Secretary of State for Justice The secretary of state for justice, also referred to as the justice secretary, is a Secretary of State (United Kingdom), secretary of state in the Government of the United Kingdom, with responsibility for the Ministry of Justice (United Kingdom ...
Kenneth Clarke announced in September 2011 that only sentencing would be broadcast. There has been criticism about the change about the potential "Hollywoodisation" of justice following similar liberalisation moves in Scotland. Section 33 abolishes "scandalising the judiciary" or " scandalising the court" as a form of contempt of court under common law. The offence has not been prosecuted since 1931, although it had been considered for use in 1999. Section 40 contains a controversial uncommenced provision that would have required publishers of newspapers and other printed media to meet the costs of unsuccessful libel claimants if they did not register with a suitably recognised media regulator, a provision suggested by the Leveson Inquiry. In March 2018, the government announced that they would not commence this provision and seek to repeal it. This was announced at the same time the government announced that they would not authorise the second part of the Leveson Inquiry into media standards and ethics. Section 43 amended the law relating to self-defence as a defence to a criminal charge. It introduced into statutory law the so-called "householder defence" by inserting a new sub-section (5A) (and supplementary sub-sections) into section 76 of the Criminal Justice and Immigration Act 2008. This meant that force used against burglars in defence of one's home does not have to be reasonable, provided that it is not "grossly disproportionate." (This section came into force on Royal Assent.) Section 45 and Schedule 17 of the Act establishes the statutory basis for deferred prosecution agreements under English law. Where previously, attempts to have English courts accept such agreements on the basis of their inherent jurisdiction met with difficulty, post the enactment of this Act, 3 such agreements were concluded in rapid succession. This included agreements with ICBC bank, and most recently in Jan 2017, Rolls-Royce plc.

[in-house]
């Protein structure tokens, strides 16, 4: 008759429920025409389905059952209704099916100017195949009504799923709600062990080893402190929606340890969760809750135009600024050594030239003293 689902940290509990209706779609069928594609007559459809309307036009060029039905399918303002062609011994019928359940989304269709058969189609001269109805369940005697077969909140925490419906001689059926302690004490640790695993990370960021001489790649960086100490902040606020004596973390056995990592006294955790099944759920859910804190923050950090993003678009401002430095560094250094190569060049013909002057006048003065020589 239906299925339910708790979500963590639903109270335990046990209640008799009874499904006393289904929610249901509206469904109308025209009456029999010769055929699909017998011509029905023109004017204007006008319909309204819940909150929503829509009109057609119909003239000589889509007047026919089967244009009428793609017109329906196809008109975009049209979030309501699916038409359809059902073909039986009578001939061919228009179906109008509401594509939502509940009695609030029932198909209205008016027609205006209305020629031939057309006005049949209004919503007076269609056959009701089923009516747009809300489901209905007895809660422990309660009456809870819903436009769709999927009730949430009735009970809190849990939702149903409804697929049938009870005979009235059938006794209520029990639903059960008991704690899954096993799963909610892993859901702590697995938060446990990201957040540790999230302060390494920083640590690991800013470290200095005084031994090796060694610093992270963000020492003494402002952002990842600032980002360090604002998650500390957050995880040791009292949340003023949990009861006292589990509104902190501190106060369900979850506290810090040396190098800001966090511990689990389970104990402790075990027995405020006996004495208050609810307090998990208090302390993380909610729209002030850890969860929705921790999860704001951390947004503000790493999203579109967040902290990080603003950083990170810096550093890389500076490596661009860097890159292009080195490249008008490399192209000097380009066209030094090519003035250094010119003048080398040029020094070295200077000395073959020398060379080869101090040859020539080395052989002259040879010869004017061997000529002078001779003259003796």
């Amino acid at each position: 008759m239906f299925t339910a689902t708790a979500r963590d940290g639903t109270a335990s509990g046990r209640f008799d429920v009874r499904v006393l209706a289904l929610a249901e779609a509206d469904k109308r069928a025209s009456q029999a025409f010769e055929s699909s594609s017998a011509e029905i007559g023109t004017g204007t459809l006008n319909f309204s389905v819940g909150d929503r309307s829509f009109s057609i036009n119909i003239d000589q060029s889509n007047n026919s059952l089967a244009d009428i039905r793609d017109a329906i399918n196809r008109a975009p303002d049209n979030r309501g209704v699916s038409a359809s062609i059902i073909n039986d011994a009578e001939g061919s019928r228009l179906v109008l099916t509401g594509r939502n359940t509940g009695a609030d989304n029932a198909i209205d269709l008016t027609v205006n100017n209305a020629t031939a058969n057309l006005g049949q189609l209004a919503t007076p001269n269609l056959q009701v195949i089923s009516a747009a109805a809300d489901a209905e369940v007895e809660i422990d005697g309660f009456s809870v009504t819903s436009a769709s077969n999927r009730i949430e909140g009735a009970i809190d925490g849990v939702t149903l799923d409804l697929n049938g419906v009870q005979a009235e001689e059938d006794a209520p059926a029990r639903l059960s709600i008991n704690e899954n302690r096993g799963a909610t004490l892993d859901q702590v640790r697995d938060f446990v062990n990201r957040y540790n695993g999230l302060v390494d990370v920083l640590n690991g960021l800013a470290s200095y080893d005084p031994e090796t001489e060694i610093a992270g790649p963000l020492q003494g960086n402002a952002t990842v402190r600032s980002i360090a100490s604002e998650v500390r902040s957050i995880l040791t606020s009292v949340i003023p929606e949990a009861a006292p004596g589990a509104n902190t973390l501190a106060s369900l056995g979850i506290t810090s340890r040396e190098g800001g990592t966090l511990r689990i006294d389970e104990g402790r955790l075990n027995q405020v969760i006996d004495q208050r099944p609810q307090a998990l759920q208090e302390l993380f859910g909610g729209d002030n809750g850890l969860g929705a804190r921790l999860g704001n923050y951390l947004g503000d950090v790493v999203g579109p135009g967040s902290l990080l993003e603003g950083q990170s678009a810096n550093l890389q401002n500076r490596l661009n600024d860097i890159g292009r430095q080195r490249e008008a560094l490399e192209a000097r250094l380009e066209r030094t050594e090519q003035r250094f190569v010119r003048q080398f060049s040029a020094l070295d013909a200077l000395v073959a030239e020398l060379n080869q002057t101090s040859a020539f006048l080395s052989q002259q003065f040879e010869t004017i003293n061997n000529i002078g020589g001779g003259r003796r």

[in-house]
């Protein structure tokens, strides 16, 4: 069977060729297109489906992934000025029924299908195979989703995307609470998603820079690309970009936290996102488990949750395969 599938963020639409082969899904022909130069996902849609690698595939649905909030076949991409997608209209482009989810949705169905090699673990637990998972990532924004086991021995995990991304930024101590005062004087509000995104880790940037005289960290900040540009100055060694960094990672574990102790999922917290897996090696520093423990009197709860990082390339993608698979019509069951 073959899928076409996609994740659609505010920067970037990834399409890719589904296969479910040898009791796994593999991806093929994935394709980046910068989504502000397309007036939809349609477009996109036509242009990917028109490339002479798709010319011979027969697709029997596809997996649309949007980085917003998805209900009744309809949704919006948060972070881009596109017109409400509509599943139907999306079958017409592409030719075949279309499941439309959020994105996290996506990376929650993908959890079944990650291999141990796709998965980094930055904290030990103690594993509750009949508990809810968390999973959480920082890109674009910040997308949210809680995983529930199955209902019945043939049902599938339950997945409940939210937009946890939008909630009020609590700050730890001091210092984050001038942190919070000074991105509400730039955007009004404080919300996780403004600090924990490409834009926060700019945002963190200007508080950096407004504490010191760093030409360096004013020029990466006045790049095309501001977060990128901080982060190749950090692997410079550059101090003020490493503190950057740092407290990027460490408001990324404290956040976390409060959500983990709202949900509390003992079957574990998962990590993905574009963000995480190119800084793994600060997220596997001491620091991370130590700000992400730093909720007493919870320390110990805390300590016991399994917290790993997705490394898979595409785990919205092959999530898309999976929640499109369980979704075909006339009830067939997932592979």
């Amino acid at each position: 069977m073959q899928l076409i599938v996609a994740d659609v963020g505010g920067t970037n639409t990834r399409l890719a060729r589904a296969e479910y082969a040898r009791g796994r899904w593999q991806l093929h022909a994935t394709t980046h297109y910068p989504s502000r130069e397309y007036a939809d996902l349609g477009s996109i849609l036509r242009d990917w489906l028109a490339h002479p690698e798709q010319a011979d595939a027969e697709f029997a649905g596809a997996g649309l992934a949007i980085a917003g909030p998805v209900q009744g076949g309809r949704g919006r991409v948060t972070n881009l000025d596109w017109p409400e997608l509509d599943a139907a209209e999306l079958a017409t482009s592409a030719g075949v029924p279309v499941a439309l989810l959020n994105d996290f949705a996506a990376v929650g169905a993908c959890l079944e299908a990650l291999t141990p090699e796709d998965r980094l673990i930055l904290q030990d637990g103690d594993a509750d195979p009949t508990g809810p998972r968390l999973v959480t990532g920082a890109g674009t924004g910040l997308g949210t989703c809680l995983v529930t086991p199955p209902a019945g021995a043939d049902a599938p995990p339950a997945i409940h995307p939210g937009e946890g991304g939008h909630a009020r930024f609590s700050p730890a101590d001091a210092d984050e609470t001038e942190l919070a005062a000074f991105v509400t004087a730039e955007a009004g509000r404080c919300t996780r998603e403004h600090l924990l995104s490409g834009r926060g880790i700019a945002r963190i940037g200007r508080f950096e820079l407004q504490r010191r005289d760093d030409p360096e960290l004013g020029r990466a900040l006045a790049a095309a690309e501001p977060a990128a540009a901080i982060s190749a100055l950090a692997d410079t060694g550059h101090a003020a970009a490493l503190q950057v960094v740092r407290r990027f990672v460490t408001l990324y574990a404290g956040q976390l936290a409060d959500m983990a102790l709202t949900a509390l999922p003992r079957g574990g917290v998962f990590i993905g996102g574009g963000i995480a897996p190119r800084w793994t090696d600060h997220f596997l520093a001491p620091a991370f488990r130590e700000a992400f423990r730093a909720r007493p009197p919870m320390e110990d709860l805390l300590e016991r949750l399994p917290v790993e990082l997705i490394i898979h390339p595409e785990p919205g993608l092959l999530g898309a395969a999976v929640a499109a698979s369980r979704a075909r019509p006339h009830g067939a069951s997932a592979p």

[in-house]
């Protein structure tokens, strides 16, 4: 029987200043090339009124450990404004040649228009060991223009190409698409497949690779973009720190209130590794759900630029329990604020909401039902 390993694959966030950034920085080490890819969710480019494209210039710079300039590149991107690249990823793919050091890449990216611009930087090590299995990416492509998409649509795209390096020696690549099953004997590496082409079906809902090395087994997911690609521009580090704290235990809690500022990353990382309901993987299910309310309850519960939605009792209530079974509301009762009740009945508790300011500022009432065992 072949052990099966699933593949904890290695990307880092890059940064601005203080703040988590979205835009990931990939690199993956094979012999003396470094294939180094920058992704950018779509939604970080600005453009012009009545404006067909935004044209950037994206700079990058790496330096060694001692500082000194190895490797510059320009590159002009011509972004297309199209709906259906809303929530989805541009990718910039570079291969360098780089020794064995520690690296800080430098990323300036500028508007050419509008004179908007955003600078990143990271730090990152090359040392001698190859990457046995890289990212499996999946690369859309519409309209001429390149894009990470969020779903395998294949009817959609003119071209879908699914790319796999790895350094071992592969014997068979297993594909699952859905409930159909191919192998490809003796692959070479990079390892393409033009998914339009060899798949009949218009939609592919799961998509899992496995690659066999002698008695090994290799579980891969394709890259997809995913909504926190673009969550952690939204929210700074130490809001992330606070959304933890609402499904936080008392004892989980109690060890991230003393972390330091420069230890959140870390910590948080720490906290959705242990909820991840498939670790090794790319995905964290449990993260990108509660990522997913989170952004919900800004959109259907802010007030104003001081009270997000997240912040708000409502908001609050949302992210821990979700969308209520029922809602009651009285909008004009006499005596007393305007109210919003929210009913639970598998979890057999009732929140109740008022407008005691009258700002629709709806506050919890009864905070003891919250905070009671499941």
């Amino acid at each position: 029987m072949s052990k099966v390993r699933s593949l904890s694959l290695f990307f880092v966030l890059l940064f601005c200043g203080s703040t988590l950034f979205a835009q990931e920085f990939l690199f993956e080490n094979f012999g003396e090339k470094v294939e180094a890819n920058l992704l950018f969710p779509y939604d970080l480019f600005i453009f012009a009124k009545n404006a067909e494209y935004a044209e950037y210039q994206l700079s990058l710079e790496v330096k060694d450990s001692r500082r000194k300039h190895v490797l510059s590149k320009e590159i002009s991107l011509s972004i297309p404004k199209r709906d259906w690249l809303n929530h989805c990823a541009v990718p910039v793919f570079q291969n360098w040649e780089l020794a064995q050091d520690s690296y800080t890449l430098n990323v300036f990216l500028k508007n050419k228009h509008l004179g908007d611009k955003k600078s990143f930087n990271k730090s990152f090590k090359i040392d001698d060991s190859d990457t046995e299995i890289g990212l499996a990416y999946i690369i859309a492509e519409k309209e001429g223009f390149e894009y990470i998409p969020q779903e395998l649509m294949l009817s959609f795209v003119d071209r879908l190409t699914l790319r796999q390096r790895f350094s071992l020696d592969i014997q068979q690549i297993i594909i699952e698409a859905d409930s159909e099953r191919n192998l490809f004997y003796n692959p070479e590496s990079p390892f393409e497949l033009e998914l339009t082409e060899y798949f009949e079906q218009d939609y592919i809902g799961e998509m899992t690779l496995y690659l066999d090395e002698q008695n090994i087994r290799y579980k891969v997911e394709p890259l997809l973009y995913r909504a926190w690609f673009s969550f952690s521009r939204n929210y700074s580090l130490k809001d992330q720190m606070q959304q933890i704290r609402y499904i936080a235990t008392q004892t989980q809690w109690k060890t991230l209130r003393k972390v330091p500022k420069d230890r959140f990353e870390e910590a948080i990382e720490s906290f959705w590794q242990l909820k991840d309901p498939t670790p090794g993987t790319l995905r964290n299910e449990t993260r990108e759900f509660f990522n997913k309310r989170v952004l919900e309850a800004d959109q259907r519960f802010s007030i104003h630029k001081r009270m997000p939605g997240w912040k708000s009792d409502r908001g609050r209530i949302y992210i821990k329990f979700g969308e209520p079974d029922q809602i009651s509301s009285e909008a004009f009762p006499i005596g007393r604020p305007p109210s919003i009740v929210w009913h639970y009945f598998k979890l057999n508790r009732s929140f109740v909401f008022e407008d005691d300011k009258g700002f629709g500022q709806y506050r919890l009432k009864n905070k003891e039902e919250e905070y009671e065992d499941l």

Part 3: Miscellaneous and General

This part deals with various matters including the right to appeal immigration rulings whilst resident in the UK and "drug driving" legislation. Section 57 amends sections 5 and 6 of the
Public Order Act 1986 The Public Order Act 1986 (c 64) is an Act of the Parliament of the United Kingdom. It creates a number of public order offences. They replace similar common law offences and parts of the Public Order Act 1936. It implements recommendations
, replacing “, abusive or insulting” in the places where it occurs with “or abusive”. This change was in response to the ' Reform Section 5' campaign.Reform Section 5
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References

{{reflist, colwidth=30em United Kingdom Acts of Parliament 2013 National Crime Agency